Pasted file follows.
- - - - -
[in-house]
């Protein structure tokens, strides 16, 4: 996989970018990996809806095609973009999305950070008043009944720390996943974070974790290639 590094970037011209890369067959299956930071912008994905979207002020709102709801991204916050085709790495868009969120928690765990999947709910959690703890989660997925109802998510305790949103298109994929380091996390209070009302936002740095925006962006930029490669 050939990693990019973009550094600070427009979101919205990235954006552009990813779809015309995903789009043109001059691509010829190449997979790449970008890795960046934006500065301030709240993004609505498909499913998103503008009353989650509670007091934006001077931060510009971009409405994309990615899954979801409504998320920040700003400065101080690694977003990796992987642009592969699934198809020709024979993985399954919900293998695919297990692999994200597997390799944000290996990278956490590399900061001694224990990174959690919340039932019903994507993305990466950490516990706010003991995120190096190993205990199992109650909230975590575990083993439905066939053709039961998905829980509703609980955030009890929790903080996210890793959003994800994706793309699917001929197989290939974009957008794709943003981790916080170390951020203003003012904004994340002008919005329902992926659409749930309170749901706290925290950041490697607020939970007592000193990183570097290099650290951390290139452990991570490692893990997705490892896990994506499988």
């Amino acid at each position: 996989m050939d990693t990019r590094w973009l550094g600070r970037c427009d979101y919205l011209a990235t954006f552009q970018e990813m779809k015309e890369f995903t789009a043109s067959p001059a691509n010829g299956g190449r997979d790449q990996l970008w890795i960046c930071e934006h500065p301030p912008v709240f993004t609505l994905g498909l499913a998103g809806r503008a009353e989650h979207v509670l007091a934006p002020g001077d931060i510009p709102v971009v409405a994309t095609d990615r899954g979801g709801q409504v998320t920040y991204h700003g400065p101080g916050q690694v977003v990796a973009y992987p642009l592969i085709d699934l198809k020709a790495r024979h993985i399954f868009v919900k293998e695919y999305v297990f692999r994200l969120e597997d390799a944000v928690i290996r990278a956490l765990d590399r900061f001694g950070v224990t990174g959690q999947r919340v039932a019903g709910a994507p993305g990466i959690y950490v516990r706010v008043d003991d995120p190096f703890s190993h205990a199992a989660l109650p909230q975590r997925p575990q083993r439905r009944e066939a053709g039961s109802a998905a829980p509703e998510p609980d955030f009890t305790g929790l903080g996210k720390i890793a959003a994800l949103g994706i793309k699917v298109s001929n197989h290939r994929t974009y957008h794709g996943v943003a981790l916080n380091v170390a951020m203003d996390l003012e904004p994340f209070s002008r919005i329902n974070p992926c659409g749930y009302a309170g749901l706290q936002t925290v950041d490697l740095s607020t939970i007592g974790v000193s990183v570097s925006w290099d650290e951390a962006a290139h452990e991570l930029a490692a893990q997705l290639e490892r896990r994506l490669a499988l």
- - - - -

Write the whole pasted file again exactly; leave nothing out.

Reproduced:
[in-house]
């Protein structure tokens, strides 16, 4: 996989970018990996809806095609973009999305950070008043009944720390996943974070974790290639 590094970037011209890369067959299956930071912008994905979207002020709102709801991204916050085709790495868009969120928690765990999947709910959690703890989660997925109802998510305790949103298109994929380091996390209070009302936002740095925006962006930029490669 050939990693990019973009550094600070427009979101919205990235954006552009990813779809015309995903789009043109001059691509010829190449997979790449970008890795960046934006500065301030709240993004609505498909499913998103503008009353989650509670007091934006001077931060510009971009409405994309990615899954979801409504998320920040700003400065101080690694977003990796992987642009592969699934198809020709024979993985399954919900293998695919297990692999994200597997390799944000290996990278956490590399900061001694224990990174959690919340039932019903994507993305990466950490516990706010003991995120190096190993205990199992109650909230975590575990083993439905066939053709039961998905829980509703609980955030009890929790903080996210890793959003994800994706793309699917001929197989290939974009957008794709943003981790916080170390951020203003003012904004994340002008919005329902992926659409749930309170749901706290925290950041490697607020939970007592000193990183570097290099650290951390290139452990991570490692893990997705490892896990994506499988």
């Amino acid at each position: 996989m050939d990693t990019r590094w973009l550094g600070r970037c427009d979101y919205l011209a990235t954006f552009q970018e990813m779809k015309e890369f995903t789009a043109s067959p001059a691509n010829g299956g190449r997979d790449q990996l970008w890795i960046c930071e934006h500065p301030p912008v709240f993004t609505l994905g498909l499913a998103g809806r503008a009353e989650h979207v509670l007091a934006p002020g001077d931060i510009p709102v971009v409405a994309t095609d990615r899954g979801g709801q409504v998320t920040y991204h700003g400065p101080g916050q690694v977003v990796a973009y992987p642009l592969i085709d699934l198809k020709a790495r024979h993985i399954f868009v919900k293998e695919y999305v297990f692999r994200l969120e597997d390799a944000v928690i290996r990278a956490l765990d590399r900061f001694g950070v224990t990174g959690q999947r919340v039932a019903g709910a994507p993305g990466i959690y950490v516990r706010v008043d003991d995120p190096f703890s190993h205990a199992a989660l109650p909230q975590r997925p575990q083993r439905r009944e066939a053709g039961s109802a998905a829980p509703e998510p609980d955030f009890t305790g929790l903080g996210k720390i890793a959003a994800l949103g994706i793309k699917v298109s001929n197989h290939r994929t974009y957008h794709g996943v943003a981790l916080n380091v170390a951020m203003d996390l003012e904004p994340f209070s002008r919005i329902n974070p992926c659409g749930y009302a309170g749901l706290q936002t925290v950041d490697l740095s607020t939970i007592g974790v000193s990183v570097s925006w290099d650290e951390a962006a290139h452990e991570l930029a490692a893990q997705l290639e490892r896990r994506l490669a499988l």